If you are using opioids, then, there is a significant risk that you might develop an addiction to it. While how long you have been using it or what your history is of using it is a factor in determining the chances of your dependency on the drug, it cannot be predicted. According to data, opioids are one of the leading causes of overdose deaths in the U.S.
What Is Addiction?
Addiction is when a person cannot live without “something” as used for pleasure. Doctors explain it as similar to the overwhelming and compulsive use of drugs despite knowing the consequences. One of the most addictive drugs is opioids.
Endorphins are released whenever people use opioids, making people temporarily feel good. But once it wears off, it makes people want the feeling back, which eventually leads to the addiction.
Short-Term Versus Long-Term Effects Of Opioids Addiction
Constant use of opioids will slow down the production of endorphins and eventually stop you from experiencing pleasure when using it. This is also known as tolerance. Those who have developed tolerance tend to increase the dosage to feel good again, but that is how the addiction manifests.
Doctors are now stricter with increasing the dosage of a patient or renewing the prescription due to the addiction risks. This makes some users turn to other methods of getting the drug illegally. There are illegal drugs like Fentanyl that is more powerful than opioids due to the contaminants in it. Fentanyl also caused a lot of deaths compared to heroin.
One group uses the substance to dull the pain of their anger. These imbibe quietly, often when they are alone, using the substance to “drown their sorrows.” If they get high enough, they can blunt their pains for a while. —
If you’ve developed a tolerance to opioids, consult your doctor immediately. There are ways on how this issue can be solved but stopping the medication without the doctor’s advice isn’t allowed.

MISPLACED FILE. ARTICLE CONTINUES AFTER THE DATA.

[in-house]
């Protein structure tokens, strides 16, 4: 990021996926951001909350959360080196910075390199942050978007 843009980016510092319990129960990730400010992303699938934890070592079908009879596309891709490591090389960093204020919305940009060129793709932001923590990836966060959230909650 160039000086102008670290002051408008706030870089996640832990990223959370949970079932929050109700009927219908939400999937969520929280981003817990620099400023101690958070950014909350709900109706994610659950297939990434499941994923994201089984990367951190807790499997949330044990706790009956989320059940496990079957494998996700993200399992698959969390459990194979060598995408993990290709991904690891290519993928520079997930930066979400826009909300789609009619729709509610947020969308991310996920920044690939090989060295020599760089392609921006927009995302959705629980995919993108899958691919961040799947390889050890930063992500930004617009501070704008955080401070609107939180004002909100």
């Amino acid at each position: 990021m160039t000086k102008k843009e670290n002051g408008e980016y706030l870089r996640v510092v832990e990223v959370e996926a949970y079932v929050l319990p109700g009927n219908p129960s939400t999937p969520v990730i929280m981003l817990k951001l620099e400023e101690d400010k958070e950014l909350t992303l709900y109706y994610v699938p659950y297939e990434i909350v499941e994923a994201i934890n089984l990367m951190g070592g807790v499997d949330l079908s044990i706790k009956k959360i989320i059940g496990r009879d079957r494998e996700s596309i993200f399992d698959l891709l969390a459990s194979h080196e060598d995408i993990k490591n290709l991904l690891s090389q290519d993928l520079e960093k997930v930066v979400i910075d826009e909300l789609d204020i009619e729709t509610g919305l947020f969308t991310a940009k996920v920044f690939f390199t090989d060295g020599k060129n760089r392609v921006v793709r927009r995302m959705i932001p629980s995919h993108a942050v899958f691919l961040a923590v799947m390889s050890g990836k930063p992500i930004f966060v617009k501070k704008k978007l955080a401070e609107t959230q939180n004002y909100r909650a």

Opioid Addiction Risk Factors
The drugs become more addicting if it is used other than the prescribed way like snorting or injecting it. This can even be dangerous especially for long-acting formulation pills. It can lead to accidental overdose. Increased dosage can increase the risk of developing the addiction too.
How long you have been using the drug is also an issue. Using it for more than a few days increases your risk of getting addicted to it. If you use opioids for five days, there are chances you’ll still be using it after a year.
Other additional factors also come to play with this like the genetic, psychological, and environmental. These can happen either quickly or after years of use.
Here are some of the significant risk factors for opioid abuse and addiction:
- Problems with previous employers, family members, and friends
- The family history of substance abuse
- History of criminal activity or legal issues like DUIs
- Heavy tobacco use
- Stressful circumstances
- Risk-taking behavior
- Personal history of substance abuse
- Young age
- Constant contact with high-risk people or environments
- History of severe depression or anxiety
- Prior drug or alcohol rehabilitation
Women have different unique risk factors for opioid addiction. As compared to men, they’re more likely to experience chronic pain. They will be prescribed the drug in higher dosages and advised to use the drug longer. Women are also more likely to depend on prescription pain relievers like opioids than men due to their biological tendencies.
Given how fundamentally emotional distress factors into the development and maintenance of substance abuse disorders, participants would benefit from having emotional management and regulation being included as essential elements of their recoveries. — Guy Winch Ph.D.
Steps To Prevent Opioid Addiction
It’s safe to use the drug for three days or less when managing pain like after surgery. Talk to your doctor and try to have the lowest possible dose for the shortest time possible.
Opioids are a safe way of treating chronic pain. There are other more reliable, more effective, and less-addictive pain medications and therapy. Try to get a treatment plan that won’t give you opioids as much as possible.
Prevent the chances of addiction happening within your family by securing the opioid medications and using or throwing away the unused ones. The local enforcement agency or the DEA or Drug Enforcement Area can help take back medicines that you don’t want anymore or for proper recycling of trash. If you can’t find any takeback programs, make sure to ask your pharmacists.
No one is safe from opioid addiction so try to reach out if you think your or someone you love is at risk.